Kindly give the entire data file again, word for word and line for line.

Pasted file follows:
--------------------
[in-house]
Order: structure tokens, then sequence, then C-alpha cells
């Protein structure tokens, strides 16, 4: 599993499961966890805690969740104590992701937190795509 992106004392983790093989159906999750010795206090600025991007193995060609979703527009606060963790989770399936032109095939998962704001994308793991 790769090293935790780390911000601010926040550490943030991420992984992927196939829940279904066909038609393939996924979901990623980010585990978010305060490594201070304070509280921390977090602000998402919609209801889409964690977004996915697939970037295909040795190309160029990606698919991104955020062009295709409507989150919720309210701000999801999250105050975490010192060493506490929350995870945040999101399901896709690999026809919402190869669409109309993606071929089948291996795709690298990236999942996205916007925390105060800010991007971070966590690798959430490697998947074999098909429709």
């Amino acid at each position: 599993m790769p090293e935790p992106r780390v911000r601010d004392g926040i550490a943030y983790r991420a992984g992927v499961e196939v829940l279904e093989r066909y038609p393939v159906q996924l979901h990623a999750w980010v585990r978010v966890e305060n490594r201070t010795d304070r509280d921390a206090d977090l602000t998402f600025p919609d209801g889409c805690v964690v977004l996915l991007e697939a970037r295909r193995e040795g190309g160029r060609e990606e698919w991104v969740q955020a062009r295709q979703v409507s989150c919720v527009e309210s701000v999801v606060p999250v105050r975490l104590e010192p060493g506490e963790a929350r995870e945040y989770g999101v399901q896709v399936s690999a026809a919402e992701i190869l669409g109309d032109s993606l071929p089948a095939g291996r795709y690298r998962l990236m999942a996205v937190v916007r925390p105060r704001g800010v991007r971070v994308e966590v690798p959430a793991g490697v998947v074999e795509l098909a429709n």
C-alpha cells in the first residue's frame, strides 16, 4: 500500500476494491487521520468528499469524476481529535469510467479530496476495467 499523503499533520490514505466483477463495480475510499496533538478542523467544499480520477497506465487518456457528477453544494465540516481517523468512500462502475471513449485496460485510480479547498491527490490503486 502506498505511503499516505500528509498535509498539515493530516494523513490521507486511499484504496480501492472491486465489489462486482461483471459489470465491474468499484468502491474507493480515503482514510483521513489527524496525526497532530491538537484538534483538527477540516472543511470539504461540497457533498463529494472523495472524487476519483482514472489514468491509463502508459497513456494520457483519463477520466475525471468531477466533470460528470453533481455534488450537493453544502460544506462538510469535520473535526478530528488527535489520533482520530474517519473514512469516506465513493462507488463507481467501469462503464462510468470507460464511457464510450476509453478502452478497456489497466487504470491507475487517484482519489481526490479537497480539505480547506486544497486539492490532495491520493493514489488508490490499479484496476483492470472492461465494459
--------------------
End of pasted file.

[in-house]
Order: structure tokens, then sequence, then C-alpha cells
């Protein structure tokens, strides 16, 4: 599993499961966890805690969740104590992701937190795509 992106004392983790093989159906999750010795206090600025991007193995060609979703527009606060963790989770399936032109095939998962704001994308793991 790769090293935790780390911000601010926040550490943030991420992984992927196939829940279904066909038609393939996924979901990623980010585990978010305060490594201070304070509280921390977090602000998402919609209801889409964690977004996915697939970037295909040795190309160029990606698919991104955020062009295709409507989150919720309210701000999801999250105050975490010192060493506490929350995870945040999101399901896709690999026809919402190869669409109309993606071929089948291996795709690298990236999942996205916007925390105060800010991007971070966590690798959430490697998947074999098909429709």
């Amino acid at each position: 599993m790769p090293e935790p992106r780390v911000r601010d004392g926040i550490a943030y983790r991420a992984g992927v499961e196939v829940l279904e093989r066909y038609p393939v159906q996924l979901h990623a999750w980010v585990r978010v966890e305060n490594r201070t010795d304070r509280d921390a206090d977090l602000t998402f600025p919609d209801g889409c805690v964690v977004l996915l991007e697939a970037r295909r193995e040795g190309g160029r060609e990606e698919w991104v969740q955020a062009r295709q979703v409507s989150c919720v527009e309210s701000v999801v606060p999250v105050r975490l104590e010192p060493g506490e963790a929350r995870e945040y989770g999101v399901q896709v399936s690999a026809a919402e992701i190869l669409g109309d032109s993606l071929p089948a095939g291996r795709y690298r998962l990236m999942a996205v937190v916007r925390p105060r704001g800010v991007r971070v994308e966590v690798p959430a793991g490697v998947v074999e795509l098909a429709n």
C-alpha cells in the first residue's frame, strides 16, 4: 500500500476494491487521520468528499469524476481529535469510467479530496476495467 499523503499533520490514505466483477463495480475510499496533538478542523467544499480520477497506465487518456457528477453544494465540516481517523468512500462502475471513449485496460485510480479547498491527490490503486 502506498505511503499516505500528509498535509498539515493530516494523513490521507486511499484504496480501492472491486465489489462486482461483471459489470465491474468499484468502491474507493480515503482514510483521513489527524496525526497532530491538537484538534483538527477540516472543511470539504461540497457533498463529494472523495472524487476519483482514472489514468491509463502508459497513456494520457483519463477520466475525471468531477466533470460528470453533481455534488450537493453544502460544506462538510469535520473535526478530528488527535489520533482520530474517519473514512469516506465513493462507488463507481467501469462503464462510468470507460464511457464510450476509453478502452478497456489497466487504470491507475487517484482519489481526490479537497480539505480547506486544497486539492490532495491520493493514489488508490490499479484496476483492470472492461465494459